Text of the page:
Internet Service Providers (ISPs) can use Telstra’s ADSL network to supply consumers with internet services without the need for their own equipment, called Wholesale ADSL (WADSL) services. To ensure that consumers can access a range of ISPs at affordable prices the ACCC declared these WADSL services in 2012 for a 5 year period. With the current declaration expiring next year the ACCC is investigating if this is still needed.

The current USO only guarantees the supply of a standard telephone voice service. ACCAN believes this scope must be broadened to not only guarantee voice services, but also data services, essential content (education and government services) and include service guarantees for connection, fault repairs and reliability standards.

The Australian Communications and Media Authority (ACMA) has undertaken a review of the captioning obligations in Part 9D of the Broadcasting Services Act (1992) as prescribed in the legislation. ACCAN participated in the consultation in a written submission. Our response to the review reiterates ACCAN’s long-held view that accurate and comprehensible captions on broadcast television are essential for full and equitable access to our foremost medium for news, information and entertainment for all those Australians who rely on captions when viewing television.

The Australian Consumer Law (ACL) came in five years ago to help protect consumers. It is now being reviewed to make sure it is up to date.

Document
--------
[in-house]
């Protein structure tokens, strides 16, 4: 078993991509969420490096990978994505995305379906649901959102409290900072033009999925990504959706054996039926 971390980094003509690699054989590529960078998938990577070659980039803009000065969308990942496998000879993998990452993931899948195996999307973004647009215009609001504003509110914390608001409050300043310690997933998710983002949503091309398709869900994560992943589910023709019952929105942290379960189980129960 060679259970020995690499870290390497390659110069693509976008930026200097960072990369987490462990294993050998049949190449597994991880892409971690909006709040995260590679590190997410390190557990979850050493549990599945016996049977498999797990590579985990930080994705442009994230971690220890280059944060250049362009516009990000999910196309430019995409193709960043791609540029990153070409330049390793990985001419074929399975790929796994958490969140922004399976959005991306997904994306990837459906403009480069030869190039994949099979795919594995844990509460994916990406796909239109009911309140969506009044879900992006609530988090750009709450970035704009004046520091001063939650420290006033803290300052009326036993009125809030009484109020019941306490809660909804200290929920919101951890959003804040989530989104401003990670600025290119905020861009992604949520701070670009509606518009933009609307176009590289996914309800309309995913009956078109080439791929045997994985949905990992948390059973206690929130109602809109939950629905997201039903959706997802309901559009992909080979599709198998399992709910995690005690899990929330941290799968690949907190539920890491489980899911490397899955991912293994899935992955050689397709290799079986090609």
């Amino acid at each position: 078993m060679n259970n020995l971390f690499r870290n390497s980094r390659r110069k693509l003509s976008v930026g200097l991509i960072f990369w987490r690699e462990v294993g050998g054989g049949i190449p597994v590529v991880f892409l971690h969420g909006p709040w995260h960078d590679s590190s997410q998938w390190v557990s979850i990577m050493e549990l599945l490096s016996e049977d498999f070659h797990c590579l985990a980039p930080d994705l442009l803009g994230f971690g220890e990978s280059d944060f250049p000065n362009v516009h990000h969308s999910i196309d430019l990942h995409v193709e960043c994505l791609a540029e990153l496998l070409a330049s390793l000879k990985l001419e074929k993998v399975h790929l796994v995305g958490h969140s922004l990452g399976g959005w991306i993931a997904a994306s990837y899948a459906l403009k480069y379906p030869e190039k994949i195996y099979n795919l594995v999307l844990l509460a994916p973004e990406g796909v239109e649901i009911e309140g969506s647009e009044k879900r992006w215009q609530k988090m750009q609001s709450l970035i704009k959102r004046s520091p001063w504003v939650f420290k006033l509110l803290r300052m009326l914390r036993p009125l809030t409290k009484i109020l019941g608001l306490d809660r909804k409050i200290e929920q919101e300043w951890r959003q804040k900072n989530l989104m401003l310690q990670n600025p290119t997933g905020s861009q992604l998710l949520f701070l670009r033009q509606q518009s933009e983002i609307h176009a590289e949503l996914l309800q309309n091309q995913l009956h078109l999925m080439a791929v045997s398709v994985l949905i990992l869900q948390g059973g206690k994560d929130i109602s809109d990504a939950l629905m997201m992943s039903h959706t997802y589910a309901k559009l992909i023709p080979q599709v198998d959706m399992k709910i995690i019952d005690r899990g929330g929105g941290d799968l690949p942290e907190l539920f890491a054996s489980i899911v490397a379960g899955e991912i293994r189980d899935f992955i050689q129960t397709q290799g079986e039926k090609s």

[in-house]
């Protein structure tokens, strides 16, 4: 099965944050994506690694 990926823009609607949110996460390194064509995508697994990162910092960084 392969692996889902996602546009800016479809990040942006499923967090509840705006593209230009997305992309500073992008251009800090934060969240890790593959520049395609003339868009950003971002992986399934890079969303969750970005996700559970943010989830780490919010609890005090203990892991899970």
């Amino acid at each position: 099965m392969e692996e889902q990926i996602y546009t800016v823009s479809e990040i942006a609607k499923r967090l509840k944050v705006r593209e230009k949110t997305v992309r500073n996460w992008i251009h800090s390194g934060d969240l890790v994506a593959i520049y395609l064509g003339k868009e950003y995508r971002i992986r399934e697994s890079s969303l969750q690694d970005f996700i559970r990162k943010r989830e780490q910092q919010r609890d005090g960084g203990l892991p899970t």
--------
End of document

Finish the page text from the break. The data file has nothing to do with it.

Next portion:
ACCAN made 11 recommendations to the ACL Review. We want to make sure the ACL keeps pace with a number of new issues affecting communications consumers. Technology is ever changing and can lead to many benefits for consumers, sometimes laws struggle to keep up with these changes. ACCAN’s submission calls for a closer look at some of these gaps in the law, especially around digital marketplaces and new hybrid goods and services provided as part of the Internet of Things (IoT).

In March 2016 the Department of Communications and the Arts released an options paper: ‘Communications Accessibility: 2016 and Beyond’. The paper proposed a number of options related to the ongoing sustainability of the National Relay Service. The use of the National Relay Service over the past couple of years has increased due to the significant improvements to the service through the introduction of a number of new relay services.

Industry lobby, Communications Alliance, has proposed a number of changes to the Telecommunications Consumer Protection Code compliance regime. ACCAN believes the changes may lead to a number of positive changes which should both improve the efficiency of Communications Compliance and provide greater flexibility to smaller suppliers. However, we encouraged the industry group take further steps to address the lack of a publically available, useful performance metrics.